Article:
FWO aspirant project: Genetically engineered endophytes and their potential to enhance phytoremediation of toxic explosives-contaminated sites (Research)
The large-scale production and usage of military explosives (e.g. TNT and RDX) has led to a worldwide introduction of these toxic compounds into the environment. Phytoremediation, a plant-bacteria based remediation technology is a promising method for cleanup of contaminated soil and (ground)waters. As explosives are very recalcitrant, I will exploit natural and genetically engineered plant-associated bacteria, capable of degrading explosives, in association with plants to reduce phytotoxicity and improve phytoremediation. The microbial diversity and explosives-degradation capacity of soil bacteria present at a military site will be explored. Plant-associated and bulk soil bacteria will be investigated for their capacity to degrade explosives. Naturally occurring degrading plant-associated strains will be enriched to evaluate their potential to improve phytoremediation. Alternatively, they can also be used along with degrading soil bacteria as donor-strains for genetic engineering, in which a specific plant-endophyte acquires a degradation pathway via natural gene transfer. Phytotoxicity and phytoremediation experiments using poplars and grasses, inoculated with the natural degrading plant-associated bacteria or the transconjugants, will be conducted. Finally, a field-trial will be setup. In conclusion, this research is important to increase insights into the plant-bacteria interactions in enhancing phytoremediation as this is becoming a worldwide accepted remediation strategy.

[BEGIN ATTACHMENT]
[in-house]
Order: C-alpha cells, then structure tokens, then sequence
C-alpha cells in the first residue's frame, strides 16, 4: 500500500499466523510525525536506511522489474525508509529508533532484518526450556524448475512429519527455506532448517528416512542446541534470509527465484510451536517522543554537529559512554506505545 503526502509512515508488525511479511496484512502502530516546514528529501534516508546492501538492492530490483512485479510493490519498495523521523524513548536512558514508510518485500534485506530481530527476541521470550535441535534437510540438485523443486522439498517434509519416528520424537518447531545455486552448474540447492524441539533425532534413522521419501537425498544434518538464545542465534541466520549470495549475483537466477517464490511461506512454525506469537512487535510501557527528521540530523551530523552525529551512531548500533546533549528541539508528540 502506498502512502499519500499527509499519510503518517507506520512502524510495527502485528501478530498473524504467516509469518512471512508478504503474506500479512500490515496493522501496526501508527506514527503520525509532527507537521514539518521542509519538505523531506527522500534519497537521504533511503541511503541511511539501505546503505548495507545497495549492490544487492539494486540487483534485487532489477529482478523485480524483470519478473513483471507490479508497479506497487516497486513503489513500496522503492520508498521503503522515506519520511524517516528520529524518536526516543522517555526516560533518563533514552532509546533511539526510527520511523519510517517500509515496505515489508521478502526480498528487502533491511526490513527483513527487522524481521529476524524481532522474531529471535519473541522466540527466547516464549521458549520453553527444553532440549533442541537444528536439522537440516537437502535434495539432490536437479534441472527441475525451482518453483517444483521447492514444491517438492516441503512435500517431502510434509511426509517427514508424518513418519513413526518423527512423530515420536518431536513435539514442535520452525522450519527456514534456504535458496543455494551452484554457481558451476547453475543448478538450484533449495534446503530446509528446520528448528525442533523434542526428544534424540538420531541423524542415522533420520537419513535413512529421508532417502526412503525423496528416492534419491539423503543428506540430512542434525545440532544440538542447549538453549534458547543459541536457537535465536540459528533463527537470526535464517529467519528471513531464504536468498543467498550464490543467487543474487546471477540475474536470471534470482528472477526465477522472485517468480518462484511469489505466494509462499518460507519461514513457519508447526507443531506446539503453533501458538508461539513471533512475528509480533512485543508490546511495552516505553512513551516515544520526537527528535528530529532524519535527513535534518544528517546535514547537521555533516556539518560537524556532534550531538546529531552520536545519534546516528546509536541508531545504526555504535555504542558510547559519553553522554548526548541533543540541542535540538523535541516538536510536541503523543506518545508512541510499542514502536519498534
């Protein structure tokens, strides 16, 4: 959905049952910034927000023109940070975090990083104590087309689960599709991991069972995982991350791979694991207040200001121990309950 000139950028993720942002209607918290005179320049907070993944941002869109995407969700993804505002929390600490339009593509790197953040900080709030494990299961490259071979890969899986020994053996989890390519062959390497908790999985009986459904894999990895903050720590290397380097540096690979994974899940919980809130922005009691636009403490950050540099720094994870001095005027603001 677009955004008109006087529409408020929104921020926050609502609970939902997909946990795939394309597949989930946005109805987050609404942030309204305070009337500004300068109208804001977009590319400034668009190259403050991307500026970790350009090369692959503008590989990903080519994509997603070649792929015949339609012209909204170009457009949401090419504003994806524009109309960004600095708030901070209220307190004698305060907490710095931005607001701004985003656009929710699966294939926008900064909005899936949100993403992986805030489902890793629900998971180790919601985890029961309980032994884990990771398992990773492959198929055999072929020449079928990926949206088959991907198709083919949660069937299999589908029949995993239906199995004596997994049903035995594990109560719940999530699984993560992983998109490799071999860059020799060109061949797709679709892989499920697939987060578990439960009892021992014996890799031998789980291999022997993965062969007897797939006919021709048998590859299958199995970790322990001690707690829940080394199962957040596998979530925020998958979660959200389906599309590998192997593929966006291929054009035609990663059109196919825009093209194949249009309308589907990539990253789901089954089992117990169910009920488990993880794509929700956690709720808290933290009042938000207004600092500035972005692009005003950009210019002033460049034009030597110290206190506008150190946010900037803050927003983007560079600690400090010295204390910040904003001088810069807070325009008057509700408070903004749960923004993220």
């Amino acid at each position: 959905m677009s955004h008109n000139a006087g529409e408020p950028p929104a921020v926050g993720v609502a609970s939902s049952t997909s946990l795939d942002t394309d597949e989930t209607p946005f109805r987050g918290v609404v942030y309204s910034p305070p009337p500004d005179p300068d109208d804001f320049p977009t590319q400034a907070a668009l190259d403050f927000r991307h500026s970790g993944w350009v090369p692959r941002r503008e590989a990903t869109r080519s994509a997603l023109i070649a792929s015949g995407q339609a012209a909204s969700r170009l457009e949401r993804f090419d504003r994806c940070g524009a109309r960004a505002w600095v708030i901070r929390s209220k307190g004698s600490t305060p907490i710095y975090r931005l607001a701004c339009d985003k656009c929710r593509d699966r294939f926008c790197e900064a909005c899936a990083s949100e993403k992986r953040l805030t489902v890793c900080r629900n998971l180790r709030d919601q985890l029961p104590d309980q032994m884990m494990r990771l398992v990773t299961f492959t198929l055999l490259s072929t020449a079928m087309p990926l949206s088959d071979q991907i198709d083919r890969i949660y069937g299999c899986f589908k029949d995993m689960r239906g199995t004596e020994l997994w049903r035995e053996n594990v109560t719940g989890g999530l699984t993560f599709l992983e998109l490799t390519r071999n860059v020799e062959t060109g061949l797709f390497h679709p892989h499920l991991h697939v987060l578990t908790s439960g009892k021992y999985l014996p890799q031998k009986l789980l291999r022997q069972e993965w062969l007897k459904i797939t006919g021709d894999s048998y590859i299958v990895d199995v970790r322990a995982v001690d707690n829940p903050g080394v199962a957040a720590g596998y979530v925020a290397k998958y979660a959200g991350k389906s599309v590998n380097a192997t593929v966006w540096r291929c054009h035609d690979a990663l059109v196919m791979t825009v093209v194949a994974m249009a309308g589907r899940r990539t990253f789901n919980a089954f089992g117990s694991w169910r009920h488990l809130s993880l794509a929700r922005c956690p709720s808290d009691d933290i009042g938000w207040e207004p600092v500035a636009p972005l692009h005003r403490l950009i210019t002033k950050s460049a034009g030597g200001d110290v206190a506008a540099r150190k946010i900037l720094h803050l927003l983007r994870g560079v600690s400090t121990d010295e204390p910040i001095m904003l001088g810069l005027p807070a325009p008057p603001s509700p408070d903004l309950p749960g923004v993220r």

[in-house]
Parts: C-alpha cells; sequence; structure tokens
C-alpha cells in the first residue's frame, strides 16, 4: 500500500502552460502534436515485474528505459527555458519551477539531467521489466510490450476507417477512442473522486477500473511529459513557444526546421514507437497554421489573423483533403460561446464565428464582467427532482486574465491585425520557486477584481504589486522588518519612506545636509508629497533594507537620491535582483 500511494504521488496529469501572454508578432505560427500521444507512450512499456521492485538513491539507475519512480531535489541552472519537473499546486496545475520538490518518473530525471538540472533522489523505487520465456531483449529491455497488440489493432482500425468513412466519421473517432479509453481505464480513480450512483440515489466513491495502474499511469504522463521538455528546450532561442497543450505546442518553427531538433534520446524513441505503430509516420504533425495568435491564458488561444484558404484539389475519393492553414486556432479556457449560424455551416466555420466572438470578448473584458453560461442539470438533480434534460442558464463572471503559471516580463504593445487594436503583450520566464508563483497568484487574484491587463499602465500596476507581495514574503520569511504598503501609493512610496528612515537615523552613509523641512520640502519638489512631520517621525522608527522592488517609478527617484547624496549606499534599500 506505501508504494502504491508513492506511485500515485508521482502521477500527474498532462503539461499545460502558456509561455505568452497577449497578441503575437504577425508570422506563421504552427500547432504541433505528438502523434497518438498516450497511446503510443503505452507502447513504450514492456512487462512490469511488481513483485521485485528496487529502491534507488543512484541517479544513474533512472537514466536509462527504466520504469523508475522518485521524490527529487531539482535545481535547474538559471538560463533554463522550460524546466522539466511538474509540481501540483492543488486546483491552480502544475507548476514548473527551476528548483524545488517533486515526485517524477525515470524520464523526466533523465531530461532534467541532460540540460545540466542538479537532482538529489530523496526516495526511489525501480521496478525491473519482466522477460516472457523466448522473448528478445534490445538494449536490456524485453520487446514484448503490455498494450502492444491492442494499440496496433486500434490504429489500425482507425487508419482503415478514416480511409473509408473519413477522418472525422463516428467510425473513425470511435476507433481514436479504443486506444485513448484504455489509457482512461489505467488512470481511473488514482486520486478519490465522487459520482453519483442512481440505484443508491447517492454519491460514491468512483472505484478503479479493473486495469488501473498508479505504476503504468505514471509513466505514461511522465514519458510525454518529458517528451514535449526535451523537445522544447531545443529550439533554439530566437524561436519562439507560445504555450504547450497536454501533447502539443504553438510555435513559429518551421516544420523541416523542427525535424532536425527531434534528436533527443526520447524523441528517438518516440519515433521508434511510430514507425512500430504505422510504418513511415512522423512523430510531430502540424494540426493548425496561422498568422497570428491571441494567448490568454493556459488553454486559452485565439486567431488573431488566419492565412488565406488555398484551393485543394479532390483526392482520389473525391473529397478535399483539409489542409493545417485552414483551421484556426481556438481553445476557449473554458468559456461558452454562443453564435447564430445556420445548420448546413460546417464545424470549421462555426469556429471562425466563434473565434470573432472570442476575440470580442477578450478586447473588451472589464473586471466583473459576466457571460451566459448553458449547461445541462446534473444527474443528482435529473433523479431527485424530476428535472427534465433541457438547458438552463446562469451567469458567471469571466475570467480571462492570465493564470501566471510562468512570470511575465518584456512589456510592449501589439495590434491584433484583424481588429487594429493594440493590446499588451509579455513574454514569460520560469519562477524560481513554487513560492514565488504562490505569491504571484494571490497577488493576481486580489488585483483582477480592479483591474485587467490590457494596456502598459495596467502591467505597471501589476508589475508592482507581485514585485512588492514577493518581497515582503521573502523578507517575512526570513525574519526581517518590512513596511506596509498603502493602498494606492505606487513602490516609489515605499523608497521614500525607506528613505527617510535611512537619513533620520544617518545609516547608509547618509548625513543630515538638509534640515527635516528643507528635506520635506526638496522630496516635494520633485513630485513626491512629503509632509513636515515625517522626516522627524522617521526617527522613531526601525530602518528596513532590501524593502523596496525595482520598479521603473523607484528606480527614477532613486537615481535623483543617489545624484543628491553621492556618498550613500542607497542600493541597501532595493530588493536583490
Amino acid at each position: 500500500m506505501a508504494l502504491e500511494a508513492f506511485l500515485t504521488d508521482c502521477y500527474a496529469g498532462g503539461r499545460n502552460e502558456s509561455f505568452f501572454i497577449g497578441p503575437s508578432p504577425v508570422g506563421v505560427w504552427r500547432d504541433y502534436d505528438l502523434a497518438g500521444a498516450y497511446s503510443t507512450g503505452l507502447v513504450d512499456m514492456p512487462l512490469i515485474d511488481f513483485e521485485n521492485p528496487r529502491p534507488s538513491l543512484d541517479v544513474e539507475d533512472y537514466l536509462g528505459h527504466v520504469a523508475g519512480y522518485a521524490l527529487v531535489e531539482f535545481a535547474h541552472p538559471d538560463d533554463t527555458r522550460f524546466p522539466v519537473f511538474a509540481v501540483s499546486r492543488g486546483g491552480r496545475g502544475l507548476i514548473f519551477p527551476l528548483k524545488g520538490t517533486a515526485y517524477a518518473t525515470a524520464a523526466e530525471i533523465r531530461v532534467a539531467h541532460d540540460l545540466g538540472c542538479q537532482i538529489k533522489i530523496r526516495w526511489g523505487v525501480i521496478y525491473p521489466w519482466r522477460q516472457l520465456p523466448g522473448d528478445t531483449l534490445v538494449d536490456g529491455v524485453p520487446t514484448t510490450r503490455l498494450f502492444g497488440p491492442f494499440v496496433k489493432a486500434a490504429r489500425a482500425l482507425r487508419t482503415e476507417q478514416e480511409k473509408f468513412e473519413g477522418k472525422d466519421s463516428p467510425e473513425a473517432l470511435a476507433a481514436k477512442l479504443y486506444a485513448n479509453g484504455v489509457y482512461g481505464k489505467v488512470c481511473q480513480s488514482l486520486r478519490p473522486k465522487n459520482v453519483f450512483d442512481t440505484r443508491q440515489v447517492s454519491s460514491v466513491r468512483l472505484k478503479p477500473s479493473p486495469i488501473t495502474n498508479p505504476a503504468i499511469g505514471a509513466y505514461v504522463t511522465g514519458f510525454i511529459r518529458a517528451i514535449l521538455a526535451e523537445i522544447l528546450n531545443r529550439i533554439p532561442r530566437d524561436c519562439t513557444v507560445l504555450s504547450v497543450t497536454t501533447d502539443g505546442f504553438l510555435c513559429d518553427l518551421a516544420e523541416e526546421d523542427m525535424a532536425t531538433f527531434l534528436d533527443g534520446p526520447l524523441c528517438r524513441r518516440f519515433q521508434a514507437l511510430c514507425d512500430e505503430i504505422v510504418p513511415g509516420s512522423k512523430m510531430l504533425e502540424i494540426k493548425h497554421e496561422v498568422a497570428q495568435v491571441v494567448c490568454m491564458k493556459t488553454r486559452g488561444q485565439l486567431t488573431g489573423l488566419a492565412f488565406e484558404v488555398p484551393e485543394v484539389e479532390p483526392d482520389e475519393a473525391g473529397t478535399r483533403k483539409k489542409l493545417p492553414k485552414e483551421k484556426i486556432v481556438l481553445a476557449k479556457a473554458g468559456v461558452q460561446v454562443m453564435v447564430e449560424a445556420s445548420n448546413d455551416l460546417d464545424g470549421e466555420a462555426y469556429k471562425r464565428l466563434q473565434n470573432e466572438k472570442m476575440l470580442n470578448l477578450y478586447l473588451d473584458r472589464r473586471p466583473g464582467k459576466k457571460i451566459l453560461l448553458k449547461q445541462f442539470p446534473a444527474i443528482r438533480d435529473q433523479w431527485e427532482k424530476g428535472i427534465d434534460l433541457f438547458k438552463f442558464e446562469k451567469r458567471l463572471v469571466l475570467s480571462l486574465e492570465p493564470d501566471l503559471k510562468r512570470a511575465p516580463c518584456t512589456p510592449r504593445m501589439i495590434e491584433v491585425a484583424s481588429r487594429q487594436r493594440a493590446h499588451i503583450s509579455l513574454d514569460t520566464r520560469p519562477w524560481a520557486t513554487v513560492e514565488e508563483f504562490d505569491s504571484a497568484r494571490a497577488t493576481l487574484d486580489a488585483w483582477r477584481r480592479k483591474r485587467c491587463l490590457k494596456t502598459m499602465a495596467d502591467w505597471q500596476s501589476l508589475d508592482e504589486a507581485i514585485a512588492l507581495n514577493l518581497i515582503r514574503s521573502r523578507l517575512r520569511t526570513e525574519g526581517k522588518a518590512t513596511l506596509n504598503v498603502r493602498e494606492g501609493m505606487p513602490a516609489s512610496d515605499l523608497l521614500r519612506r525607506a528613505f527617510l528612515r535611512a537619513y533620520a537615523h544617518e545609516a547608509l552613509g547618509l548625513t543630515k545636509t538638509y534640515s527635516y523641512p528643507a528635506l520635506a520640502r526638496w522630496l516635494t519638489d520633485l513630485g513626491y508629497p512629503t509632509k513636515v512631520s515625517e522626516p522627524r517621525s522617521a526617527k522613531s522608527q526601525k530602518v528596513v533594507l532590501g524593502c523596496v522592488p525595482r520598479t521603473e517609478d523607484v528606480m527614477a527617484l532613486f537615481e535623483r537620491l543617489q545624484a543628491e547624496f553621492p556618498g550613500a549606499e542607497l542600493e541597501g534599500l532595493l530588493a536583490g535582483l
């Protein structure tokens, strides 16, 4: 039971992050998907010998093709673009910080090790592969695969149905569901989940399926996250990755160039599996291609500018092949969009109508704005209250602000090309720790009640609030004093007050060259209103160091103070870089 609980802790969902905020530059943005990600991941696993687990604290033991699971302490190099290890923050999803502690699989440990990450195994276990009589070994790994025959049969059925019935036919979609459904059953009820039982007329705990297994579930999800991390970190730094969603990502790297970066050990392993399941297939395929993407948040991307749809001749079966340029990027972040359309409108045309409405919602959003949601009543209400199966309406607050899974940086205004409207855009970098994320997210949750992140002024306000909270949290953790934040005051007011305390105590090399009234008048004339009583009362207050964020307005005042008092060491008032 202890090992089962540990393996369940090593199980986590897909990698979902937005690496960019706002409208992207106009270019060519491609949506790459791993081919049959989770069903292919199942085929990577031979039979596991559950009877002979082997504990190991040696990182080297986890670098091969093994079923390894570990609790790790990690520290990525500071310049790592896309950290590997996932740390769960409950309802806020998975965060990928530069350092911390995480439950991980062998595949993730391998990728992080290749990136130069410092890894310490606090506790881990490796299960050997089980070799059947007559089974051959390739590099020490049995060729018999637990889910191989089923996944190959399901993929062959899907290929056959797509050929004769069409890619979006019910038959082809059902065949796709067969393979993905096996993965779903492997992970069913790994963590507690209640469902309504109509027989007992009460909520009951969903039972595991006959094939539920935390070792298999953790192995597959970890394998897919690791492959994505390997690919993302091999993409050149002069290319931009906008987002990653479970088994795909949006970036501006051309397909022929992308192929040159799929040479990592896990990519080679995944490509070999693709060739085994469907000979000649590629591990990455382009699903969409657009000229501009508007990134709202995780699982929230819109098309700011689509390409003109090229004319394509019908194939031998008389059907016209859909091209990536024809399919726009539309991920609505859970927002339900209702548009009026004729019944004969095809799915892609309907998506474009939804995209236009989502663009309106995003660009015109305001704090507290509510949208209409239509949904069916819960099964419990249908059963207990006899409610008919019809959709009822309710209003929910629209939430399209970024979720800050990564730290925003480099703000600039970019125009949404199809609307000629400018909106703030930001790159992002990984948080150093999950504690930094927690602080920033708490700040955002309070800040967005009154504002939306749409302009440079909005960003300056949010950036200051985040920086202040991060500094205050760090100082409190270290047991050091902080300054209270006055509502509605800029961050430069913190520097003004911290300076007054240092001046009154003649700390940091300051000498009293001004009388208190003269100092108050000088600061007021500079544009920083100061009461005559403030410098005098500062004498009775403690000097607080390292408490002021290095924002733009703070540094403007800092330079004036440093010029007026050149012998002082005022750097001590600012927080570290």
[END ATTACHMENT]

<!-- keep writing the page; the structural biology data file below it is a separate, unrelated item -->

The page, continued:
Period of project
01 October 2010 - 30 September 2014